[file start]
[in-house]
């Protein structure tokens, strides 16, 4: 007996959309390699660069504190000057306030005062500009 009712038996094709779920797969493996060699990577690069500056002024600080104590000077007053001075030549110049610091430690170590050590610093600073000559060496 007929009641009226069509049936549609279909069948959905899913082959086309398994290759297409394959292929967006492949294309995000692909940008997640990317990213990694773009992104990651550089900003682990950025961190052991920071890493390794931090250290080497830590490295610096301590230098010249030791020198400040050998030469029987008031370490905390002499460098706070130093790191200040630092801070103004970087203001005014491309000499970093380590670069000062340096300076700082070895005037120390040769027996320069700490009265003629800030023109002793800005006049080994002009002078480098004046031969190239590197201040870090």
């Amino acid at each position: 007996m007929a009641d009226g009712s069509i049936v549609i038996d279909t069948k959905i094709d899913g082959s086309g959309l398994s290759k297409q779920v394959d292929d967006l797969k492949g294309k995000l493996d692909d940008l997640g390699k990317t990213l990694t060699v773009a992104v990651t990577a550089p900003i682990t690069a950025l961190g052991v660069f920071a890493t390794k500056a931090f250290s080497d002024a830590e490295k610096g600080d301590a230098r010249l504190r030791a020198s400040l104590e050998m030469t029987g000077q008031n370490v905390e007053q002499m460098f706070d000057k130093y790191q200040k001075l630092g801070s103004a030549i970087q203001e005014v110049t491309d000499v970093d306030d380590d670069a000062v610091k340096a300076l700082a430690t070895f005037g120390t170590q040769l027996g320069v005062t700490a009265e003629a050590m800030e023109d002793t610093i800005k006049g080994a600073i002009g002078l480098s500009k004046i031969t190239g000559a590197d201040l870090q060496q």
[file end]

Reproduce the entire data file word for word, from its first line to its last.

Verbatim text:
[in-house]
């Protein structure tokens, strides 16, 4: 007996959309390699660069504190000057306030005062500009 009712038996094709779920797969493996060699990577690069500056002024600080104590000077007053001075030549110049610091430690170590050590610093600073000559060496 007929009641009226069509049936549609279909069948959905899913082959086309398994290759297409394959292929967006492949294309995000692909940008997640990317990213990694773009992104990651550089900003682990950025961190052991920071890493390794931090250290080497830590490295610096301590230098010249030791020198400040050998030469029987008031370490905390002499460098706070130093790191200040630092801070103004970087203001005014491309000499970093380590670069000062340096300076700082070895005037120390040769027996320069700490009265003629800030023109002793800005006049080994002009002078480098004046031969190239590197201040870090």
């Amino acid at each position: 007996m007929a009641d009226g009712s069509i049936v549609i038996d279909t069948k959905i094709d899913g082959s086309g959309l398994s290759k297409q779920v394959d292929d967006l797969k492949g294309k995000l493996d692909d940008l997640g390699k990317t990213l990694t060699v773009a992104v990651t990577a550089p900003i682990t690069a950025l961190g052991v660069f920071a890493t390794k500056a931090f250290s080497d002024a830590e490295k610096g600080d301590a230098r010249l504190r030791a020198s400040l104590e050998m030469t029987g000077q008031n370490v905390e007053q002499m460098f706070d000057k130093y790191q200040k001075l630092g801070s103004a030549i970087q203001e005014v110049t491309d000499v970093d306030d380590d670069a000062v610091k340096a300076l700082a430690t070895f005037g120390t170590q040769l027996g320069v005062t700490a009265e003629a050590m800030e023109d002793t610093i800005k006049g080994a600073i002009g002078l480098s500009k004046i031969t190239g000559a590197d201040l870090q060496q």